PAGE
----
In order to obtain Section 11’s protections, investors have historically been required to show that the shares they purchases were, in fact, issued pursuant a registration statement. This is known as the “tracing” requirement. In 1933, this was a relatively easy exercise. At that time, share purchases typically resulted in an exchange of physical paper share certificates. Every share purchased by an investor, even where the purchase occurred on a public exchange, could be tied back to a specific paper certificate. But, over time, shares began to be issued exclusively in electronic book-entry form. Then, shares began to be held by beneficial owners only in “street name”, meaning that large institutions such as broker dealers held shares in their own name while simply tracking internally which of their clients had beneficial rights to the shares. Because of these changes, shares became more and more fungible. Then, institutional broker dealer practices, such as allowing different clients to own fractional shares or pro rata interests in bulk blocks of shares of a company and facilitating internal exchanges among customers, only increased the difficulty of tying any particular shareholder’s ownership to specific shares issued by the company at a specific point in time.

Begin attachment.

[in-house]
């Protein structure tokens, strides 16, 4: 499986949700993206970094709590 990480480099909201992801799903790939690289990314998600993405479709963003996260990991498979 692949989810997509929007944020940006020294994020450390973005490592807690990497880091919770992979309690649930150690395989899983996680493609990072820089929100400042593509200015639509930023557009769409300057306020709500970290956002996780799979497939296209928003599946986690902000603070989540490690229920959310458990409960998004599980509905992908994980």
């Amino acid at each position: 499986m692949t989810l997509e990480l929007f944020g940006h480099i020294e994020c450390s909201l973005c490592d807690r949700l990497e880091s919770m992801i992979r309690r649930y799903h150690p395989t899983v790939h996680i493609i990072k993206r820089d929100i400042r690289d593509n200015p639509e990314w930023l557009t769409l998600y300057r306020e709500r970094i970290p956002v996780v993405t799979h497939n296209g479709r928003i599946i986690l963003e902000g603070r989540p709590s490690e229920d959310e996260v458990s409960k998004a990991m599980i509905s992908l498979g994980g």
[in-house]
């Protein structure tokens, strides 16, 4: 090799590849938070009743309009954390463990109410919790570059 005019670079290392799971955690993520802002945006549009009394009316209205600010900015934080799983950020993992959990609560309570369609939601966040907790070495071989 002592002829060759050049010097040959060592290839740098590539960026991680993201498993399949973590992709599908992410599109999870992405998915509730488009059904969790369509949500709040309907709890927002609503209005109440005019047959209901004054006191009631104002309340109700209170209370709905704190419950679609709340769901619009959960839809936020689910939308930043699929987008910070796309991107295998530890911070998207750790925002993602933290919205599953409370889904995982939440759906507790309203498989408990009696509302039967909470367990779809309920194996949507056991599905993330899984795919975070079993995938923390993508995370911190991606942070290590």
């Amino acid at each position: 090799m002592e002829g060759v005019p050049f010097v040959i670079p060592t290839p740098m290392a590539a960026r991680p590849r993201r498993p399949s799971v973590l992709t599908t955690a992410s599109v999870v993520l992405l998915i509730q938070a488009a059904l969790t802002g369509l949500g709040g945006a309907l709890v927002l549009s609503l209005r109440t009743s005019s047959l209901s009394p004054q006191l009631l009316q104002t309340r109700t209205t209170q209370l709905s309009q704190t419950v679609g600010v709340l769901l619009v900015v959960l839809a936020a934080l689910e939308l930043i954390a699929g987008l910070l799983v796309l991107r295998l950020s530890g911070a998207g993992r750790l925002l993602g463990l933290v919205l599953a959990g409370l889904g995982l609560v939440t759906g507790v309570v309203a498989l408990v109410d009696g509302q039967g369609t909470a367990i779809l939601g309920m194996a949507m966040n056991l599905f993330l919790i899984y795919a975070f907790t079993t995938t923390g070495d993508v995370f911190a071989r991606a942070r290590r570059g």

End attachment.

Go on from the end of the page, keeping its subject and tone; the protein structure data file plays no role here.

Investor protection

Thankfully for investors, as shares became more fungible, investors seeking damages for share price drops due to false information in a registration or prospectus were still able to meet the tracing requirement because the underwriter’s enforcement of a lock up period meant that all shares purchased prior to the expiration of the lock up period were shares covered by the registration statement. No other shares were permitted to trade during that time, so no actual “tracing” of an investor’s shares to specific shares issued was required. Thus, investors who purchased stock following an IPO but prior to the expiration of the lock up period were still able to meet the tracing requirement and benefit from the protections of Section 11 of the Securities Act of 1933.